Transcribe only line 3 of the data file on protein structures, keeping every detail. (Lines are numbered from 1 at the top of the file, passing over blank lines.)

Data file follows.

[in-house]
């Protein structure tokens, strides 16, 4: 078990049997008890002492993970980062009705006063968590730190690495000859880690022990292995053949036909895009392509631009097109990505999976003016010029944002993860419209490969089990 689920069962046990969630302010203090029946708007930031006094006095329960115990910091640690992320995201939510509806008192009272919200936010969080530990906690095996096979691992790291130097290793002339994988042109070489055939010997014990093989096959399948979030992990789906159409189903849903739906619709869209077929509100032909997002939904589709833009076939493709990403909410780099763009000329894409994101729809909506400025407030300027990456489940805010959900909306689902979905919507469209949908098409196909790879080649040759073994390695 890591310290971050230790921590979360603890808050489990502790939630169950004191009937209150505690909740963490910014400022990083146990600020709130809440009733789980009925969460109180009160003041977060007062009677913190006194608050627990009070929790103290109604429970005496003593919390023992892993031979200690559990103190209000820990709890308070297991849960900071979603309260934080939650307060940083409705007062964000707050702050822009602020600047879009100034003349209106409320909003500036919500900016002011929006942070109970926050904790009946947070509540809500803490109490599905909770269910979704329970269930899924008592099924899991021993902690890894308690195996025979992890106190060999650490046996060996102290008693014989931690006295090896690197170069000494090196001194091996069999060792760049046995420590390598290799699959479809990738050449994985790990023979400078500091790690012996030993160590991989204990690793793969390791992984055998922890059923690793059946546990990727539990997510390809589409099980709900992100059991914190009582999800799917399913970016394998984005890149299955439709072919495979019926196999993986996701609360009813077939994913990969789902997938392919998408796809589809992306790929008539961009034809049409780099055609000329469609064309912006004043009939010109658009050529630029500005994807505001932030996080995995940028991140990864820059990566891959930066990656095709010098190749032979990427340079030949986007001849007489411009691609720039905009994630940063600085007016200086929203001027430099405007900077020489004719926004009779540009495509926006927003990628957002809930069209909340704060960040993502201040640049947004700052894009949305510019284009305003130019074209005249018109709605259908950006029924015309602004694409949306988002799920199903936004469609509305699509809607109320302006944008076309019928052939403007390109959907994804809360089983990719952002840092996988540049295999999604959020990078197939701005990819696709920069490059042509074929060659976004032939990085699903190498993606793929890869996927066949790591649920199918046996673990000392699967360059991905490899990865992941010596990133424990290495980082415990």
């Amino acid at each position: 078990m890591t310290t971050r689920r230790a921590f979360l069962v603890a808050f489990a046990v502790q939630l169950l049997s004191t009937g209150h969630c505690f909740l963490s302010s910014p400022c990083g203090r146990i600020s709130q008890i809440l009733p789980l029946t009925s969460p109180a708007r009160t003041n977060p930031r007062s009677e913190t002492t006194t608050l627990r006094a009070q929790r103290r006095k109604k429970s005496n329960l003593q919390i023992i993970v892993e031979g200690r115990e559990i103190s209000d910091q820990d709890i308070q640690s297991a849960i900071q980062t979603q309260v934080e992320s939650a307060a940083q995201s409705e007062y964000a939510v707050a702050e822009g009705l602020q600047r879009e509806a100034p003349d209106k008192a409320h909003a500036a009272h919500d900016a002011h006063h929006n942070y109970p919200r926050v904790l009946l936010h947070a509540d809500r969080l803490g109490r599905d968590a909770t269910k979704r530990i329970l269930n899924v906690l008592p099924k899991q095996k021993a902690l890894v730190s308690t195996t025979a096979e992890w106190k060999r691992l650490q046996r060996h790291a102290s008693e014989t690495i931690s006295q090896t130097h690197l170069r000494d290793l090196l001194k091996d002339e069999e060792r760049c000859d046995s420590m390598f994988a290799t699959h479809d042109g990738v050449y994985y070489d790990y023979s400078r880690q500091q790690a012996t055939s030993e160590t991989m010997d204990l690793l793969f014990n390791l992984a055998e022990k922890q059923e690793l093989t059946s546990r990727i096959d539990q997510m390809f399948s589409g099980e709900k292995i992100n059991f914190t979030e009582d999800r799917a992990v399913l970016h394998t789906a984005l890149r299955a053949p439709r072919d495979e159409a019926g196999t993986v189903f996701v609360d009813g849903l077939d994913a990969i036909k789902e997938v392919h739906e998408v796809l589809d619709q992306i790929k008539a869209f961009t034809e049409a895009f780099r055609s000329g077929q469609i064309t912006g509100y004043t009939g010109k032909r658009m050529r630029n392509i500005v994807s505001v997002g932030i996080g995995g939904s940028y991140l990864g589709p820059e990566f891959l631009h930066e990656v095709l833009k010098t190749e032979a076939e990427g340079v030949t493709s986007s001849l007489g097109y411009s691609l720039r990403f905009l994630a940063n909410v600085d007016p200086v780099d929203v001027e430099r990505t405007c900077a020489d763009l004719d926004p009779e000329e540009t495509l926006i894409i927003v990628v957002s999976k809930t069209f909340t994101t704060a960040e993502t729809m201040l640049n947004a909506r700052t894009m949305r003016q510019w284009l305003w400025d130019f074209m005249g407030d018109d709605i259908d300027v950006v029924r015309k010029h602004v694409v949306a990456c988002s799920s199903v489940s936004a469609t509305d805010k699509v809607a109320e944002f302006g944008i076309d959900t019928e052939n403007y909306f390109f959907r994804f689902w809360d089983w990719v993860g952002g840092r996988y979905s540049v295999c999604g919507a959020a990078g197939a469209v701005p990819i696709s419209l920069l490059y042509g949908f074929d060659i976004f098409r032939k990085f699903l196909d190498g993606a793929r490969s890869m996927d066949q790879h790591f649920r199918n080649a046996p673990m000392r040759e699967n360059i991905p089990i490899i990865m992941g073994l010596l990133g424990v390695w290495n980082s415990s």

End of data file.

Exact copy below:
């Amino acid at each position: 078990m890591t310290t971050r689920r230790a921590f979360l069962v603890a808050f489990a046990v502790q939630l169950l049997s004191t009937g209150h969630c505690f909740l963490s302010s910014p400022c990083g203090r146990i600020s709130q008890i809440l009733p789980l029946t009925s969460p109180a708007r009160t003041n977060p930031r007062s009677e913190t002492t006194t608050l627990r006094a009070q929790r103290r006095k109604k429970s005496n329960l003593q919390i023992i993970v892993e031979g200690r115990e559990i103190s209000d910091q820990d709890i308070q640690s297991a849960i900071q980062t979603q309260v934080e992320s939650a307060a940083q995201s409705e007062y964000a939510v707050a702050e822009g009705l602020q600047r879009e509806a100034p003349d209106k008192a409320h909003a500036a009272h919500d900016a002011h006063h929006n942070y109970p919200r926050v904790l009946l936010h947070a509540d809500r969080l803490g109490r599905d968590a909770t269910k979704r530990i329970l269930n899924v906690l008592p099924k899991q095996k021993a902690l890894v730190s308690t195996t025979a096979e992890w106190k060999r691992l650490q046996r060996h790291a102290s008693e014989t690495i931690s006295q090896t130097h690197l170069r000494d290793l090196l001194k091996d002339e069999e060792r760049c000859d046995s420590m390598f994988a290799t699959h479809d042109g990738v050449y994985y070489d790990y023979s400078r880690q500091q790690a012996t055939s030993e160590t991989m010997d204990l690793l793969f014990n390791l992984a055998e022990k922890q059923e690793l093989t059946s546990r990727i096959d539990q997510m390809f399948s589409g099980e709900k292995i992100n059991f914190t979030e009582d999800r799917a992990v399913l970016h394998t789906a984005l890149r299955a053949p439709r072919d495979e159409a019926g196999t993986v189903f996701v609360d009813g849903l077939d994913a990969i036909k789902e997938v392919h739906e998408v796809l589809d619709q992306i790929k008539a869209f961009t034809e049409a895009f780099r055609s000329g077929q469609i064309t912006g509100y004043t009939g010109k032909r658009m050529r630029n392509i500005v994807s505001v997002g932030i996080g995995g939904s940028y991140l990864g589709p820059e990566f891959l631009h930066e990656v095709l833009k010098t190749e032979a076939e990427g340079v030949t493709s986007s001849l007489g097109y411009s691609l720039r990403f905009l994630a940063n909410v600085d007016p200086v780099d929203v001027e430099r990505t405007c900077a020489d763009l004719d926004p009779e000329e540009t495509l926006i894409i927003v990628v957002s999976k809930t069209f909340t994101t704060a960040e993502t729809m201040l640049n947004a909506r700052t894009m949305r003016q510019w284009l305003w400025d130019f074209m005249g407030d018109d709605i259908d300027v950006v029924r015309k010029h602004v694409v949306a990456c988002s799920s199903v489940s936004a469609t509305d805010k699509v809607a109320e944002f302006g944008i076309d959900t019928e052939n403007y909306f390109f959907r994804f689902w809360d089983w990719v993860g952002g840092r996988y979905s540049v295999c999604g919507a959020a990078g197939a469209v701005p990819i696709s419209l920069l490059y042509g949908f074929d060659i976004f098409r032939k990085f699903l196909d190498g993606a793929r490969s890869m996927d066949q790879h790591f649920r199918n080649a046996p673990m000392r040759e699967n360059i991905p089990i490899i990865m992941g073994l010596l990133g424990v390695w290495n980082s415990s």